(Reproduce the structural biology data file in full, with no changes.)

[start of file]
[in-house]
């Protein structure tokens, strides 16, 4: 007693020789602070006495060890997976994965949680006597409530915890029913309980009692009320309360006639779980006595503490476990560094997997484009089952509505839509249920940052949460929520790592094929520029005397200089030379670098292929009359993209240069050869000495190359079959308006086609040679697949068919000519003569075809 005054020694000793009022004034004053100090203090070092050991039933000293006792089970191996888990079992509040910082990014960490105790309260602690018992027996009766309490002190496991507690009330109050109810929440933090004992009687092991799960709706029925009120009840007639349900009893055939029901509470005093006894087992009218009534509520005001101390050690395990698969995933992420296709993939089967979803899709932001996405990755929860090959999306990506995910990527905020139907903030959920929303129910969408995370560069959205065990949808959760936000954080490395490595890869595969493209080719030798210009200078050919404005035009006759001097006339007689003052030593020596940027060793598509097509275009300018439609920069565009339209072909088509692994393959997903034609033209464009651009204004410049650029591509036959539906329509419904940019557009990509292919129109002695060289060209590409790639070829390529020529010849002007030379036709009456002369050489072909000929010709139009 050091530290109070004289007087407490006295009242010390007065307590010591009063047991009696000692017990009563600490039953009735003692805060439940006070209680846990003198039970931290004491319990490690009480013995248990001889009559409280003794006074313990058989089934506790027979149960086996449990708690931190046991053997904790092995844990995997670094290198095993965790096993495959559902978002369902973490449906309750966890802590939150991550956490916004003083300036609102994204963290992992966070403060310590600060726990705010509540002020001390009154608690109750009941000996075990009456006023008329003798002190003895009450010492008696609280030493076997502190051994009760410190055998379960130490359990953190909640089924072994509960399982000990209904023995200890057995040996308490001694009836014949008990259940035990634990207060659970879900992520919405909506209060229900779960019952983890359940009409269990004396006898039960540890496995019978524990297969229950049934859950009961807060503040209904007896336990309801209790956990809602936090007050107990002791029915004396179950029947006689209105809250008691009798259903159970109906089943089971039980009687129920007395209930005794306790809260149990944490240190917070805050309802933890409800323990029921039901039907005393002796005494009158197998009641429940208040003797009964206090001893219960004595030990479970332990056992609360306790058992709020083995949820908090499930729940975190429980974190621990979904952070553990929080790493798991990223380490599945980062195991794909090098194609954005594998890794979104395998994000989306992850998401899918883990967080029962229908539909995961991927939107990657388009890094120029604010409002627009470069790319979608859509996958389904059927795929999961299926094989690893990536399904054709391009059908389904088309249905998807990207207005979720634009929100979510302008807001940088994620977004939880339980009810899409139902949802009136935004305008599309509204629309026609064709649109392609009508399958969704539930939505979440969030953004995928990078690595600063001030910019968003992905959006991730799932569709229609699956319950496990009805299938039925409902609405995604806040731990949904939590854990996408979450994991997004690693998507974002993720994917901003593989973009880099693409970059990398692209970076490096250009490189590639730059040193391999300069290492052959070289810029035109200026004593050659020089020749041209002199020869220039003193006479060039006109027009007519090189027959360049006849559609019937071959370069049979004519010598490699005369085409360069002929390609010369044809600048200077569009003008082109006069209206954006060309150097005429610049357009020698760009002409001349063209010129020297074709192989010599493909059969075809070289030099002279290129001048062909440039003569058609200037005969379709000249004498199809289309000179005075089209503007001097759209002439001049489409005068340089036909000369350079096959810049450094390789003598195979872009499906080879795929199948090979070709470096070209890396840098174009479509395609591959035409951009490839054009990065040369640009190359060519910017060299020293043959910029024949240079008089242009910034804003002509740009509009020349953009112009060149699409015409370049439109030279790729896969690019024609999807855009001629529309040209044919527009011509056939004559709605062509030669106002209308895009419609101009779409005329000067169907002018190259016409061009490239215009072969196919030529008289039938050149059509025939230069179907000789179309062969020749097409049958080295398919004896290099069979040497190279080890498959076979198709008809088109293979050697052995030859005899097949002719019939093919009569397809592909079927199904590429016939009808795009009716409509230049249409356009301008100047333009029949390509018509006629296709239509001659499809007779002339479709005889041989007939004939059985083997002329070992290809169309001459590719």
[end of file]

[in-house]
């Protein structure tokens, strides 16, 4: 007693020789602070006495060890997976994965949680006597409530915890029913309980009692009320309360006639779980006595503490476990560094997997484009089952509505839509249920940052949460929520790592094929520029005397200089030379670098292929009359993209240069050869000495190359079959308006086609040679697949068919000519003569075809 005054020694000793009022004034004053100090203090070092050991039933000293006792089970191996888990079992509040910082990014960490105790309260602690018992027996009766309490002190496991507690009330109050109810929440933090004992009687092991799960709706029925009120009840007639349900009893055939029901509470005093006894087992009218009534509520005001101390050690395990698969995933992420296709993939089967979803899709932001996405990755929860090959999306990506995910990527905020139907903030959920929303129910969408995370560069959205065990949808959760936000954080490395490595890869595969493209080719030798210009200078050919404005035009006759001097006339007689003052030593020596940027060793598509097509275009300018439609920069565009339209072909088509692994393959997903034609033209464009651009204004410049650029591509036959539906329509419904940019557009990509292919129109002695060289060209590409790639070829390529020529010849002007030379036709009456002369050489072909000929010709139009 050091530290109070004289007087407490006295009242010390007065307590010591009063047991009696000692017990009563600490039953009735003692805060439940006070209680846990003198039970931290004491319990490690009480013995248990001889009559409280003794006074313990058989089934506790027979149960086996449990708690931190046991053997904790092995844990995997670094290198095993965790096993495959559902978002369902973490449906309750966890802590939150991550956490916004003083300036609102994204963290992992966070403060310590600060726990705010509540002020001390009154608690109750009941000996075990009456006023008329003798002190003895009450010492008696609280030493076997502190051994009760410190055998379960130490359990953190909640089924072994509960399982000990209904023995200890057995040996308490001694009836014949008990259940035990634990207060659970879900992520919405909506209060229900779960019952983890359940009409269990004396006898039960540890496995019978524990297969229950049934859950009961807060503040209904007896336990309801209790956990809602936090007050107990002791029915004396179950029947006689209105809250008691009798259903159970109906089943089971039980009687129920007395209930005794306790809260149990944490240190917070805050309802933890409800323990029921039901039907005393002796005494009158197998009641429940208040003797009964206090001893219960004595030990479970332990056992609360306790058992709020083995949820908090499930729940975190429980974190621990979904952070553990929080790493798991990223380490599945980062195991794909090098194609954005594998890794979104395998994000989306992850998401899918883990967080029962229908539909995961991927939107990657388009890094120029604010409002627009470069790319979608859509996958389904059927795929999961299926094989690893990536399904054709391009059908389904088309249905998807990207207005979720634009929100979510302008807001940088994620977004939880339980009810899409139902949802009136935004305008599309509204629309026609064709649109392609009508399958969704539930939505979440969030953004995928990078690595600063001030910019968003992905959006991730799932569709229609699956319950496990009805299938039925409902609405995604806040731990949904939590854990996408979450994991997004690693998507974002993720994917901003593989973009880099693409970059990398692209970076490096250009490189590639730059040193391999300069290492052959070289810029035109200026004593050659020089020749041209002199020869220039003193006479060039006109027009007519090189027959360049006849559609019937071959370069049979004519010598490699005369085409360069002929390609010369044809600048200077569009003008082109006069209206954006060309150097005429610049357009020698760009002409001349063209010129020297074709192989010599493909059969075809070289030099002279290129001048062909440039003569058609200037005969379709000249004498199809289309000179005075089209503007001097759209002439001049489409005068340089036909000369350079096959810049450094390789003598195979872009499906080879795929199948090979070709470096070209890396840098174009479509395609591959035409951009490839054009990065040369640009190359060519910017060299020293043959910029024949240079008089242009910034804003002509740009509009020349953009112009060149699409015409370049439109030279790729896969690019024609999807855009001629529309040209044919527009011509056939004559709605062509030669106002209308895009419609101009779409005329000067169907002018190259016409061009490239215009072969196919030529008289039938050149059509025939230069179907000789179309062969020749097409049958080295398919004896290099069979040497190279080890498959076979198709008809088109293979050697052995030859005899097949002719019939093919009569397809592909079927199904590429016939009808795009009716409509230049249409356009301008100047333009029949390509018509006629296709239509001659499809007779002339479709005889041989007939004939059985083997002329070992290809169309001459590719």